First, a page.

Bob Brown of Network World has curated news of two very interesting Twitter research projects that caught my attention.
We all agree that freedom of speech is good, and it's great that everyone can now become a publisher. However, there's a double-edged sword: If we speak to a friend before we think something though, all will surely be forgiven and forgotten. After all, we all make mistakes. But if you click that Tweet or Share button too quickly, either succumbing to knee-jerk reactions or without first checking the facts, you may find the digital world to be less forgiving.
Content curators have to be especially vigilent about curating someone else's content to make sure the facts and information are correct.
I believe the research related to here is essential reading, as it is furtherment of an established and growing trend:
One relates to Wellesley College's Department of Computer Science where two professors have been awarded a near half million dollar National Science Foundation grant to:
****build an application that gauges the trustworthiness of information shared on social networks, and in particular Twitter.
This was originally envisioned as a form of spammer identification, but
****has broadened to be able to determine the past history of a tweeter and also whether information being received is available from multiple sources.
The other brings us news of 'Tweetographer', a huge Data Mining project by two University of Cincinatti Computer Science students, descibed as:
"a real-time events guide extracted from information coming via large numbers of tweets."
This could be available as a web or mobile app at the end of the year and one of the co-creators, Billy Clifton (his partner is Alex Padgett)
**sees the uses expanding in the future to predict election results and compiling product reviews.
My takeaways are:
**that we all need to be very aware that what we tweet today can and may be used against us in the future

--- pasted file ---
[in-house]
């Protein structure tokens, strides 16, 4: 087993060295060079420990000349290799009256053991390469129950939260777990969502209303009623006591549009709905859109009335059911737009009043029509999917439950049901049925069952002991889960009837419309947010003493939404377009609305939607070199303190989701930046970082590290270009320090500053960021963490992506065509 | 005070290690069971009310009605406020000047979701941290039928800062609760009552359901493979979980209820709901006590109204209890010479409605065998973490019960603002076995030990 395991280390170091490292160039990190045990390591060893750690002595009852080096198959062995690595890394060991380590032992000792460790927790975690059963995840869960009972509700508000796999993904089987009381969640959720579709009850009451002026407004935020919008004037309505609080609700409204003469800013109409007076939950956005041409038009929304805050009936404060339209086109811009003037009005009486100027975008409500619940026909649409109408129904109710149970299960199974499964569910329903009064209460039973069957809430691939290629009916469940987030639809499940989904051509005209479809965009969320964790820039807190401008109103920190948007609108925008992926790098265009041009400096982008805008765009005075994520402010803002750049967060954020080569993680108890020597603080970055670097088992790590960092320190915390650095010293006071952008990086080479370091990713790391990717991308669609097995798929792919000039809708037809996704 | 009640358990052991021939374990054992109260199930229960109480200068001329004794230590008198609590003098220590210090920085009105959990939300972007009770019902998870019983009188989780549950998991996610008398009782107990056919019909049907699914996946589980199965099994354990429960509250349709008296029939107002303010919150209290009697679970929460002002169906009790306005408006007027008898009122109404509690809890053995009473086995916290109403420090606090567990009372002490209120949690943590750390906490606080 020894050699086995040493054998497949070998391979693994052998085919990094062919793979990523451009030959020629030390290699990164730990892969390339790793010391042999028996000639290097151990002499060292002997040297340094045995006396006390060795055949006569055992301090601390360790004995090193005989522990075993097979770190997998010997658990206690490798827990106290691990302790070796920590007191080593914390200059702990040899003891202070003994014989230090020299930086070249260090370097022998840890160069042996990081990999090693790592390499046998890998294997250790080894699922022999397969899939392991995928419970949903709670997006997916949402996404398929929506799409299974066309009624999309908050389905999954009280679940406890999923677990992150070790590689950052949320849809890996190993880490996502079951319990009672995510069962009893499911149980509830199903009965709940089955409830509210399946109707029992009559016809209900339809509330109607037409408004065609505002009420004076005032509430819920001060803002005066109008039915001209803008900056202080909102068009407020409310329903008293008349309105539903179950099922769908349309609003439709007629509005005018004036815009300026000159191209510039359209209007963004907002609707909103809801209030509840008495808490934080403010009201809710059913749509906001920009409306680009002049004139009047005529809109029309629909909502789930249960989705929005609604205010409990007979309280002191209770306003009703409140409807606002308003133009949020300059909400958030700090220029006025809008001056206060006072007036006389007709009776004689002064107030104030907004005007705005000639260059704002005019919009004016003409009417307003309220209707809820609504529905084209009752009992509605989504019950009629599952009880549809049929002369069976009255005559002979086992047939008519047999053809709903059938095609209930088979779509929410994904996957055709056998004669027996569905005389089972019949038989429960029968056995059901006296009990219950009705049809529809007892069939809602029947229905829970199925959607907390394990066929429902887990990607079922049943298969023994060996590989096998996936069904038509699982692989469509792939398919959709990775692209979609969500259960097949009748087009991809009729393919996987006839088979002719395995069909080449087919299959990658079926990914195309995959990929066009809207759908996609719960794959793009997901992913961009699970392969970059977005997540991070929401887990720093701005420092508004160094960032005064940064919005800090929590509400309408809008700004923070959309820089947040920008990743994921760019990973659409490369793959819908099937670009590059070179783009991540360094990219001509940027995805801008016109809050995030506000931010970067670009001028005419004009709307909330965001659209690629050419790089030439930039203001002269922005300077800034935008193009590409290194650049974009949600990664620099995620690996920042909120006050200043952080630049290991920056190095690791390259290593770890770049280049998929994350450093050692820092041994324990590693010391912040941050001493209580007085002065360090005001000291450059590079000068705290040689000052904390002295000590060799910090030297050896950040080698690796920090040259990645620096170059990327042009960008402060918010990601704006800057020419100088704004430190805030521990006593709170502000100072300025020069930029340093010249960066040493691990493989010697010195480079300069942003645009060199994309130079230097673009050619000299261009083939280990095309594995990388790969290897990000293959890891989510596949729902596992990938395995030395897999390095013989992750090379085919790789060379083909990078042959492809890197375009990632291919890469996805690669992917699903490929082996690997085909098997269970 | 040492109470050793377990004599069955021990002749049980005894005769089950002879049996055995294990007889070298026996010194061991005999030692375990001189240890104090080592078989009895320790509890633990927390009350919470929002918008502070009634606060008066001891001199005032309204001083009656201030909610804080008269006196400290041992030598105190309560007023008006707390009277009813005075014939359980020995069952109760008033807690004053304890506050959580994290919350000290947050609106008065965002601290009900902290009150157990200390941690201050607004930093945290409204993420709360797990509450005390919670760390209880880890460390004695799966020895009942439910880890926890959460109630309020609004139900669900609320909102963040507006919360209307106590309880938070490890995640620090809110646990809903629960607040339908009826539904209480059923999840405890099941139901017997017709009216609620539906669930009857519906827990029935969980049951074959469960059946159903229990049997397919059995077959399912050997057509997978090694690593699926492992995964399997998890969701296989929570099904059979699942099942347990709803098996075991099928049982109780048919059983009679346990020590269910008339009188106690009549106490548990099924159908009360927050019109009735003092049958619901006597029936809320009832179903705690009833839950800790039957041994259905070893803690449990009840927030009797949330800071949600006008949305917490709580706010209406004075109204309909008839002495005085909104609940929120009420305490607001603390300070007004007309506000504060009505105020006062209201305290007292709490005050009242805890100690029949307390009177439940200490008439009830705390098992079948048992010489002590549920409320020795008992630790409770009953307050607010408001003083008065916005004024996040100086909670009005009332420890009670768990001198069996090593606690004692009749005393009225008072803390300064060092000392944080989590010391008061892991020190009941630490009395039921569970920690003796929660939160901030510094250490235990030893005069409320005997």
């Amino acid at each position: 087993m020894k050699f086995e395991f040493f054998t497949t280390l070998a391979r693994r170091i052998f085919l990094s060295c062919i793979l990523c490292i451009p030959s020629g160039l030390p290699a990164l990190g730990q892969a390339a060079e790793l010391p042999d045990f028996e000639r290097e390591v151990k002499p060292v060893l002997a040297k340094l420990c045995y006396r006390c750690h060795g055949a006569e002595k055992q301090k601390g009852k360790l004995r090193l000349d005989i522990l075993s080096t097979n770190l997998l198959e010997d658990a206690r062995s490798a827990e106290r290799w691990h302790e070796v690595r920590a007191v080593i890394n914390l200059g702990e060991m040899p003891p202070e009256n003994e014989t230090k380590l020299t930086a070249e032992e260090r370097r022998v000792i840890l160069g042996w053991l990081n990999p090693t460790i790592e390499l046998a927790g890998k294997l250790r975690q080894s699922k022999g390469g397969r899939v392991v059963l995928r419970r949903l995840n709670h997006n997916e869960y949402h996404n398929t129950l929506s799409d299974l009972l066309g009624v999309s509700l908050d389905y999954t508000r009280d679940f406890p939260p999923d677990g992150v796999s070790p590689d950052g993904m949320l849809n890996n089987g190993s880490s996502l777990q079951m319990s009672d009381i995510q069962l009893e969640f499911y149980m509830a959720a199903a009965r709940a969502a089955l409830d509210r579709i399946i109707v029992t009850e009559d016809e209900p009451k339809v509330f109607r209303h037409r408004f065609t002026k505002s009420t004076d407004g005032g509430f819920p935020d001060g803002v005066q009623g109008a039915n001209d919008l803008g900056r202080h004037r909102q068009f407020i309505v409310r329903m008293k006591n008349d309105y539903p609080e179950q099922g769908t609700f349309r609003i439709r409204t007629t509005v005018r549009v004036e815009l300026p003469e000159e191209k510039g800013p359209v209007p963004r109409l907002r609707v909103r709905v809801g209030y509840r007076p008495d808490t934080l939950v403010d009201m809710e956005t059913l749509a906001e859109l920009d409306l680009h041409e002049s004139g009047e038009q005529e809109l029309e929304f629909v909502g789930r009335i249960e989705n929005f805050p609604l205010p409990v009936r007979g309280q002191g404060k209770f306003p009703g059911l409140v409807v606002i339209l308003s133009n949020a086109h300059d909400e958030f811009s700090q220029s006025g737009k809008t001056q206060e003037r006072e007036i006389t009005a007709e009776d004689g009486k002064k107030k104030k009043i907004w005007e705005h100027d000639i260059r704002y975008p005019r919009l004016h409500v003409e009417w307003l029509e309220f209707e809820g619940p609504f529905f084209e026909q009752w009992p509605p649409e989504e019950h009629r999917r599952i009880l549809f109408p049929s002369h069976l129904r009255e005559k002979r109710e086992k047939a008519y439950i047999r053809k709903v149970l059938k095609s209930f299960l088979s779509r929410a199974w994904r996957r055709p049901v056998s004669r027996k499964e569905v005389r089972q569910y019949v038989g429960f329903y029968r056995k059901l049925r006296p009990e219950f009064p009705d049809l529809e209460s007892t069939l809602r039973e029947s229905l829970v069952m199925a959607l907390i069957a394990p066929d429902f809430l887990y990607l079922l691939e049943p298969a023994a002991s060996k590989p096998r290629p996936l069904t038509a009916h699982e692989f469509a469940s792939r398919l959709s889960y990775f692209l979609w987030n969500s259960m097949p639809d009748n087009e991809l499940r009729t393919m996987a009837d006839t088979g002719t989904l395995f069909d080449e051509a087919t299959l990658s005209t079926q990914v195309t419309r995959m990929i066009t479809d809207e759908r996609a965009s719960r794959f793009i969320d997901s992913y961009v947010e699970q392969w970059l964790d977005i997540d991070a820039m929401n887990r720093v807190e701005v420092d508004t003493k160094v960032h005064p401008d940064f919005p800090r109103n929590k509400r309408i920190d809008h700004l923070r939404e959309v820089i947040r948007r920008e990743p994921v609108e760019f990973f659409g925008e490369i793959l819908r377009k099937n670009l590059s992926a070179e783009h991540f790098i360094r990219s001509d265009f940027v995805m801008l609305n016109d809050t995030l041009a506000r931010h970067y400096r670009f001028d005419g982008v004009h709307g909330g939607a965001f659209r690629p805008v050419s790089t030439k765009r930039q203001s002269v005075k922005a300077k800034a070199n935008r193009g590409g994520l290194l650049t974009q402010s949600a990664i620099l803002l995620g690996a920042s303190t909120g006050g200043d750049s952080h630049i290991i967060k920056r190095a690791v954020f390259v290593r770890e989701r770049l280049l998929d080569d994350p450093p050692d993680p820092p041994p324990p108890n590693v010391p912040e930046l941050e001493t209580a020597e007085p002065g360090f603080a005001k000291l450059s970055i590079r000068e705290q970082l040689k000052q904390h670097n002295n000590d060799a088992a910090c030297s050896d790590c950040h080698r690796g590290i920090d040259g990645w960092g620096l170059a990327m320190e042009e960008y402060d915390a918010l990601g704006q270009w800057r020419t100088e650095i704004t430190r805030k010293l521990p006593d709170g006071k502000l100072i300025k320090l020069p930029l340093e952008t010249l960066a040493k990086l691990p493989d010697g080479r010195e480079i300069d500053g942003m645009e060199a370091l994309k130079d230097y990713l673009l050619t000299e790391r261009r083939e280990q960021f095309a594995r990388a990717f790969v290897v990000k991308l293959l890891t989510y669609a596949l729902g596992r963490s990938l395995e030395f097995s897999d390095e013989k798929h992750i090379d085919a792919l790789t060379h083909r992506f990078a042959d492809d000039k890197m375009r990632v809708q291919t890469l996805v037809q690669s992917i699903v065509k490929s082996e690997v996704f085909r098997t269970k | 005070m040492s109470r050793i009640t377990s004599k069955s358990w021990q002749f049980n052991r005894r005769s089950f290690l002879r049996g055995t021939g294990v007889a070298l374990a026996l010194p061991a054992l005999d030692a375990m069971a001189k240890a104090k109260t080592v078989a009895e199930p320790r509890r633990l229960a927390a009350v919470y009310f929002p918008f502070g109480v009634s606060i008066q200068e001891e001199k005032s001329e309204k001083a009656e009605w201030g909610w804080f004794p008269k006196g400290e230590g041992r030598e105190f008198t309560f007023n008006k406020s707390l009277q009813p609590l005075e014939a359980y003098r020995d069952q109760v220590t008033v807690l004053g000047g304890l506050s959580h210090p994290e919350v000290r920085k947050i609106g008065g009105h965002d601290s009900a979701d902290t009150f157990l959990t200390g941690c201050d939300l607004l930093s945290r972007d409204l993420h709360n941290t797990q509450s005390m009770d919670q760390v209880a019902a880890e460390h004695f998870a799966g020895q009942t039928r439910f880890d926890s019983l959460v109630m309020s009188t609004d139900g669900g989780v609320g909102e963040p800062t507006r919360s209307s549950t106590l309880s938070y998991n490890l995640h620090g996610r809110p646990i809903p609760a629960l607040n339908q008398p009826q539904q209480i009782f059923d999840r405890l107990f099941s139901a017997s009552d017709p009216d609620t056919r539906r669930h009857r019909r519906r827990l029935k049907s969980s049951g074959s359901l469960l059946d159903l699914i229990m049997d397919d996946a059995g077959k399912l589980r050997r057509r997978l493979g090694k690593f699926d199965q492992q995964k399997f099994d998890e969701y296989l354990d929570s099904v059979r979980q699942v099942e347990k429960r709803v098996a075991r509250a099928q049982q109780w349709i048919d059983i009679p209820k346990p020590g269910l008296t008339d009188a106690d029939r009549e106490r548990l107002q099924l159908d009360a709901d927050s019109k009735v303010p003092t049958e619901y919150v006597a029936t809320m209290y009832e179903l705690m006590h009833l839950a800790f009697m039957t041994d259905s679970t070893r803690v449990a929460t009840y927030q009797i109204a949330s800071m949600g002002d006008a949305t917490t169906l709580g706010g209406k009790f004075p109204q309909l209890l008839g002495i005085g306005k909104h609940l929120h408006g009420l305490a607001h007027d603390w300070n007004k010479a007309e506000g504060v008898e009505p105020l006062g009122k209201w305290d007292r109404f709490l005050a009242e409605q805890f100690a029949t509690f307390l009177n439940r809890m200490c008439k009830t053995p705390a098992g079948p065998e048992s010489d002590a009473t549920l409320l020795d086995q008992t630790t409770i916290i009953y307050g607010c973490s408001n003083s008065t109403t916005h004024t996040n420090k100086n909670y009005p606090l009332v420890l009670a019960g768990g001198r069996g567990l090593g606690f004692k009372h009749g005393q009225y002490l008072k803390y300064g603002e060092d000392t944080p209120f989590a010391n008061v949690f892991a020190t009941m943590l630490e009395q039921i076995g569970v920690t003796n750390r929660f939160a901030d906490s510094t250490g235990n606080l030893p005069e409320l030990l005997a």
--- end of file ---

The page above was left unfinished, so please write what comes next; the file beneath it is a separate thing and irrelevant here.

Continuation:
**search is still very much in its infancy when it comes to engine sophistication, stay tuned.
Curated by Jan Gordon covering "Content Curation, Social Media & Beyond"
This piece was written by Sean Platt for his blog. It is full of great information on how to use twitter and build a community of people which can result in tremendous opportunities for you.
Because attention is so easy to gather on Twitter, and because your follower count can climb with the speed of a soaring stock, you might find yourself falling into the too typical trap of thinking Twitter’s purpose is to gather as much attention as possible. It’s not.
**Attention is great, but it’s only the end result of getting what you’re really after – quality relationships.
Here's what caught my attention:
**The best way to get the most from your Twitter conversations is to understand the ecosystem.
**Twitter isn’t a chat, it’s a never-ending party.
**When you have a conversation with someone, one-on-one, the two of you are both engaged; two listeners sharing a single conversation.
**Take time to get to know your fans. Not just because they’ve been helping you out and you want to repay the favor, but because they can help you understand more about who your audience is and how you can serve them best.
You want to find the signal through the noise, and filtering your tweets is a great way to make that happen.
Curated by Jan Gordon covering "Content Curation, Social Media and Beyond"
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